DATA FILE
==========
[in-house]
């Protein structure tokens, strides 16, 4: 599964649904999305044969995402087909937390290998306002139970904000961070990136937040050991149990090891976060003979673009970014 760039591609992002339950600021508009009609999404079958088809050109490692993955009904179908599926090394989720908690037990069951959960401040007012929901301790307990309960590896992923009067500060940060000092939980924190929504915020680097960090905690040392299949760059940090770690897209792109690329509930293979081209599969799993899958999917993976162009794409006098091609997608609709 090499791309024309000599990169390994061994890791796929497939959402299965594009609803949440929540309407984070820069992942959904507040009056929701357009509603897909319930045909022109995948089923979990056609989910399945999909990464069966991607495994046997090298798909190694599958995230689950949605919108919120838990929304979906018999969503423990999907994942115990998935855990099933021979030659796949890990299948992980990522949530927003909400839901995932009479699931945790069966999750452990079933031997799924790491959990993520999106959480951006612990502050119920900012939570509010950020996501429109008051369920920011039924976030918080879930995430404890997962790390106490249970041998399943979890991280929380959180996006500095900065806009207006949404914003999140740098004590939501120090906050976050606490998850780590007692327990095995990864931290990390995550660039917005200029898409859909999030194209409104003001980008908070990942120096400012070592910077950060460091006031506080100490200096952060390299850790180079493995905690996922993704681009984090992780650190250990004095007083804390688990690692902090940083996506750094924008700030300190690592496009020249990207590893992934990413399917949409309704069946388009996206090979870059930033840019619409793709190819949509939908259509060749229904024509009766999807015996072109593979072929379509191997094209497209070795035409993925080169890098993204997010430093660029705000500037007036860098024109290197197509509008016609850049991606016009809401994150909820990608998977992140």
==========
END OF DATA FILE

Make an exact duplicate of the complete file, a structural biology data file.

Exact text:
[in-house]
């Protein structure tokens, strides 16, 4: 599964649904999305044969995402087909937390290998306002139970904000961070990136937040050991149990090891976060003979673009970014 760039591609992002339950600021508009009609999404079958088809050109490692993955009904179908599926090394989720908690037990069951959960401040007012929901301790307990309960590896992923009067500060940060000092939980924190929504915020680097960090905690040392299949760059940090770690897209792109690329509930293979081209599969799993899958999917993976162009794409006098091609997608609709 090499791309024309000599990169390994061994890791796929497939959402299965594009609803949440929540309407984070820069992942959904507040009056929701357009509603897909319930045909022109995948089923979990056609989910399945999909990464069966991607495994046997090298798909190694599958995230689950949605919108919120838990929304979906018999969503423990999907994942115990998935855990099933021979030659796949890990299948992980990522949530927003909400839901995932009479699931945790069966999750452990079933031997799924790491959990993520999106959480951006612990502050119920900012939570509010950020996501429109008051369920920011039924976030918080879930995430404890997962790390106490249970041998399943979890991280929380959180996006500095900065806009207006949404914003999140740098004590939501120090906050976050606490998850780590007692327990095995990864931290990390995550660039917005200029898409859909999030194209409104003001980008908070990942120096400012070592910077950060460091006031506080100490200096952060390299850790180079493995905690996922993704681009984090992780650190250990004095007083804390688990690692902090940083996506750094924008700030300190690592496009020249990207590893992934990413399917949409309704069946388009996206090979870059930033840019619409793709190819949509939908259509060749229904024509009766999807015996072109593979072929379509191997094209497209070795035409993925080169890098993204997010430093660029705000500037007036860098024109290197197509509008016609850049991606016009809401994150909820990608998977992140």